It says it's a town of 1900 people at the top, 800 premises so an average of 2.4 per household. They're borrowing $3.6 million which works out to $4500/household, but five years is generally too short. Most estimate that a buried fiber will last 30-40 years, if we say 20 years then it's an extra $20/month in taxes. Seems like a fair price, near my cabin they're building out to ~1200 premises for $5.2 million with a mix of government funding and extra sign-up fee, though the most part is covered by the fiber company who'll profit for decades to come. Still, if all goes according to plan I can get gigabit there at the end of the year and "only" 100 Mbit at home...

I work for an ISP. You're wrong on almost every point.

Most infrastructure repair costs are for what we jokingly call the "Backhoe disconnect"
We're talking upwards of 90% of our repair costs are construction related. And before you say it, no, they don't pay us back for it. It's almost always the city that cuts the cable, they can't afford to pay us, and if we tried to make them they'd issue a press release the next day stating "We're laying off 1 police officer and 2 kindergarten teachers to pay off your Nazi ISP, sorry" and we'd be driven out of town with pitchforks.

Further, Fiber does have a lot of longevity, you are correct there. But what doesn't have a lot of longevity is wired internet service as a whole. By 2025 we'll start seeing the first 5g cellular plans they'll offer 1gig+ service for a lower price and using less spectrum than 4g. When that comes along, the residential side of my industry will die. The financial people have to plan for that, and would be idiots if they approved infrastructure projects to invest in that part of the buisness. We'll still have a lot of business services, and we are, of course, the trunks between those cellular towers. But the industry as a whole has been exiting the residential market lately. It's becoming less and less profitable. Even televisions services are a losing proposition. The tiered television services ensure that TV is VERY expensive and the only people getting those profits are the channel executives. This is why all the cable companies are trying to merge now... they want to be big enough to fight those big content providers like Viacom.

Long story short, focus your ire on the cellular industry. They will be your ISP in 10 to 20 years and you'll have forgotten all about us.

Comment: Re:Who the fuck would use something like that? (Score 1) 206 206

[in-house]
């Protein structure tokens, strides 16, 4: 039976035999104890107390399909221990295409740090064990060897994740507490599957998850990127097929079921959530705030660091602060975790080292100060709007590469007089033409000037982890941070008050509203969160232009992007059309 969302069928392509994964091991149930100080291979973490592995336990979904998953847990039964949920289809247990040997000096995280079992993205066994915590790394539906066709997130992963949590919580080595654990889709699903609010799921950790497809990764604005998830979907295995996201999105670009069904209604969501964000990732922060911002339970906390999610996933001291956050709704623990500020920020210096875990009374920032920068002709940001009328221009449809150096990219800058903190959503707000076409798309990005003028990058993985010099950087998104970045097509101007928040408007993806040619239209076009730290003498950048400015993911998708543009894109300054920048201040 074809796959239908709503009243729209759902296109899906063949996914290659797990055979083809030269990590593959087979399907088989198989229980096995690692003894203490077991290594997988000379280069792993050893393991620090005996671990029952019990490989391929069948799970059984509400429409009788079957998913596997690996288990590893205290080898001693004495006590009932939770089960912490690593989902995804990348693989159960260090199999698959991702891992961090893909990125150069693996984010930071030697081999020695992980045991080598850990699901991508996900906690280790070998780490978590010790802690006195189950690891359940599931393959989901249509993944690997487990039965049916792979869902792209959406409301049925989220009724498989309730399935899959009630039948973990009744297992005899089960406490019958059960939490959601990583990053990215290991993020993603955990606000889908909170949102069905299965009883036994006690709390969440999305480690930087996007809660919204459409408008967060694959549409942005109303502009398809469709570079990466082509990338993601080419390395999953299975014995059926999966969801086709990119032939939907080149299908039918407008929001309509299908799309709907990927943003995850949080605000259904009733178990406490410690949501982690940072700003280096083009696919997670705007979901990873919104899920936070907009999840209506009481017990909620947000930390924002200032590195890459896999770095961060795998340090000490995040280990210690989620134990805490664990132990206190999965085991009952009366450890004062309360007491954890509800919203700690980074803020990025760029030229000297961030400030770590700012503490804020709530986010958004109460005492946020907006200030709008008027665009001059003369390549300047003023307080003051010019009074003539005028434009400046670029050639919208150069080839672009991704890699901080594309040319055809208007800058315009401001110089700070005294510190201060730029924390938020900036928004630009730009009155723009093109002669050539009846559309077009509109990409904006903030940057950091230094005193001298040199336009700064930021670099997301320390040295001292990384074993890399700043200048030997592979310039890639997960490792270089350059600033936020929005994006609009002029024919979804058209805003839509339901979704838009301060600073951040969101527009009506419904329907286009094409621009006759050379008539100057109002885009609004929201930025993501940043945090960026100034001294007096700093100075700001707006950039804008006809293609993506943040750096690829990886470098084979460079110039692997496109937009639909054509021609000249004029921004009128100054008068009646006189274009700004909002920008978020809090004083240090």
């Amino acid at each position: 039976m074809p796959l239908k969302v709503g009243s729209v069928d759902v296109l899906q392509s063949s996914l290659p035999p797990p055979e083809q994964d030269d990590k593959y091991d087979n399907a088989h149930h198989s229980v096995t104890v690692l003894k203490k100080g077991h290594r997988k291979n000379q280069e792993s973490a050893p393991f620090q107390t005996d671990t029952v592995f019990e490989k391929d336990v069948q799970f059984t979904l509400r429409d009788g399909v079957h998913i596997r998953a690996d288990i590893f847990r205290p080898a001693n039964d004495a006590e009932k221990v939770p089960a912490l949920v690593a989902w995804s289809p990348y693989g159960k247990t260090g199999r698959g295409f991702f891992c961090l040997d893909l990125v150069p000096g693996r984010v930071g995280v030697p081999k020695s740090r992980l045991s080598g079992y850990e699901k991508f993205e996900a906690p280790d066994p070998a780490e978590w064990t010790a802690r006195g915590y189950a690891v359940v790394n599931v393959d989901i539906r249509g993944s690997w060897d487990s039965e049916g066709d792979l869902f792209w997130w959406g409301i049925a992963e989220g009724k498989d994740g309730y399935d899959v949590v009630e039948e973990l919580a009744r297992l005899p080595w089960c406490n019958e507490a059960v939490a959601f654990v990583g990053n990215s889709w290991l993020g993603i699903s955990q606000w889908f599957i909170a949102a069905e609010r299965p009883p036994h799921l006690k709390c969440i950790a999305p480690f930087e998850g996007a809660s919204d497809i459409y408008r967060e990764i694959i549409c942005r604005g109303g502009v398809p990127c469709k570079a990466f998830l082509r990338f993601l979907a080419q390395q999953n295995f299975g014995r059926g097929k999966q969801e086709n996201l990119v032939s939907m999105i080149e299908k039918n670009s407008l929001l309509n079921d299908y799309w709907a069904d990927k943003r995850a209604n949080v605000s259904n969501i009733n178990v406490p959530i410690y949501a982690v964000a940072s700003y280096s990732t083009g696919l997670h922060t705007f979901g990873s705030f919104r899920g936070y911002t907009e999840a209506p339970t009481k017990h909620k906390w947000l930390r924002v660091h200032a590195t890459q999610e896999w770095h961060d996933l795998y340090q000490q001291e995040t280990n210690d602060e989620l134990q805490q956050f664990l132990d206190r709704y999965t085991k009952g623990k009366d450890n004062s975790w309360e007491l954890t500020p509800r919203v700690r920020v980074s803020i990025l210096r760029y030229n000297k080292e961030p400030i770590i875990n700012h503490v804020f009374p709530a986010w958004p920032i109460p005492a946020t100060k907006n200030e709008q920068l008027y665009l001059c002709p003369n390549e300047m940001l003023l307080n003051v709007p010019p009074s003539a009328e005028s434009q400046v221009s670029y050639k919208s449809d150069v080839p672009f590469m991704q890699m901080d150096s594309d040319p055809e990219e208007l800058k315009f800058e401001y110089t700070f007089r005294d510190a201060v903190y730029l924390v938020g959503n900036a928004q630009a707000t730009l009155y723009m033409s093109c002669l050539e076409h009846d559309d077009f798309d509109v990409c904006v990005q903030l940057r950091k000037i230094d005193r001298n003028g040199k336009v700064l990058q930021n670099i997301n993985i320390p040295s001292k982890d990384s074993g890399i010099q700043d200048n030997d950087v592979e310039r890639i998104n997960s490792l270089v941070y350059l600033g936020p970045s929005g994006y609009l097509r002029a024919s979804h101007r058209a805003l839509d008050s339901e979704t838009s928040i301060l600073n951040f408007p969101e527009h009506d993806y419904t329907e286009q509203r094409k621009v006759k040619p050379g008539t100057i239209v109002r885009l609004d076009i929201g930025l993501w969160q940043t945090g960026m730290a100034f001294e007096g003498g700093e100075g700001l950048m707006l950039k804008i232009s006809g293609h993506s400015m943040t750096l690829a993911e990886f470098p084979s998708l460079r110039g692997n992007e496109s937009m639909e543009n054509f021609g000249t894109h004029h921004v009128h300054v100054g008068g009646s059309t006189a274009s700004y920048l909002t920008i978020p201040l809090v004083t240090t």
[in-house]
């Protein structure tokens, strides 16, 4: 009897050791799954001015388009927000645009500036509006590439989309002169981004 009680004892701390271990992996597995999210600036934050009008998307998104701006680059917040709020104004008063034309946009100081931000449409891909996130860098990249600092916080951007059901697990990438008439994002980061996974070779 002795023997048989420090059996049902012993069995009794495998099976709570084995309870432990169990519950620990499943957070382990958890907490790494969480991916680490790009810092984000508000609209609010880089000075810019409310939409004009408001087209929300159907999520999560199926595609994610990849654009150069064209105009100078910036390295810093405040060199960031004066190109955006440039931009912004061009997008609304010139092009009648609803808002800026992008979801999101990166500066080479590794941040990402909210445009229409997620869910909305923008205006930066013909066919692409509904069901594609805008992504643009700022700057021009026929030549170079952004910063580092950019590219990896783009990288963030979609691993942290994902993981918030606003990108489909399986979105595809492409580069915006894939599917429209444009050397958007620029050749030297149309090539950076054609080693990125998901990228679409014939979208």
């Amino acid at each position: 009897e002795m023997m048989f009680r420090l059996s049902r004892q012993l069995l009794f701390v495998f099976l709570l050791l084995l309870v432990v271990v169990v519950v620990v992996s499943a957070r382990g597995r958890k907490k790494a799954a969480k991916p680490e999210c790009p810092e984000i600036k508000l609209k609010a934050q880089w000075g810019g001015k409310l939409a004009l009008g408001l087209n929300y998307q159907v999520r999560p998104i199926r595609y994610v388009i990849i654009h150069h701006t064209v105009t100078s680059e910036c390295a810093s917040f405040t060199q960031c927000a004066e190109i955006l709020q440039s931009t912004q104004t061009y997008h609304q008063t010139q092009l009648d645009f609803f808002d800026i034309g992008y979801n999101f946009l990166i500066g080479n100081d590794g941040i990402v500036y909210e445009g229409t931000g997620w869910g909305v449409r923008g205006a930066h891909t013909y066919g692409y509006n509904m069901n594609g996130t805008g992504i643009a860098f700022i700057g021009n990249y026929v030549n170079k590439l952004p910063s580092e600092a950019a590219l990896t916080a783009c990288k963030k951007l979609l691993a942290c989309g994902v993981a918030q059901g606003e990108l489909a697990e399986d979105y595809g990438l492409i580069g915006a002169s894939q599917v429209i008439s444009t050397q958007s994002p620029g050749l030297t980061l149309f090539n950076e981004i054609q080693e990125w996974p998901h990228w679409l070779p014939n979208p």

I know. That's just a disaster waiting to happen. "We got hacked." "You don't say ..."

For the first and last time:

ANYTHING on the internet is NOT secure

Use a local password manager.

Well, now that we have the word of someone that has absolutely no clue how infosec works I guess it's case closed right?

As far as how secure this service is... well... meh? Who the hell knows. Would I keep the launch codes there? No. My password for that Cartoon network? Sure. The point is, you seem to be claiming that your local hard drive is safer than a websevice literally dedicated to security. That's laughable to say the least. IF this site really is what it claims to be, then it's definitely more secure than your local hard drive, but certainly not as secure as simply memorizing the password.

The concern I would have immediately would be that you have to trust that vendor. Are they located in the US (or whichever country you live in so you can sue them) and subject to the jurisdiction of US courts should they turn out to be bad actors? And almost more importantly, do they keep all of their data on US servers? Being headquartered in the US but outsourcing your database to China would kind of defeat the purpose right?

When you get down to it, when you get into big-time security in major corporations, it's not really that you're jumping through lots of hoops to make sure the data is secure. You will ALWAYS fail at that. You just can't stay that on top of things. What you're really doing is trying to ensure that if there is a breach, you can recover from it and that you have someone to sue/blame to pay for the recovery. So you make sure you pick a service that's in the US, and is well insured. Then you leave it up to them and their insurance company to duke out the difference between higher premiums or more security people.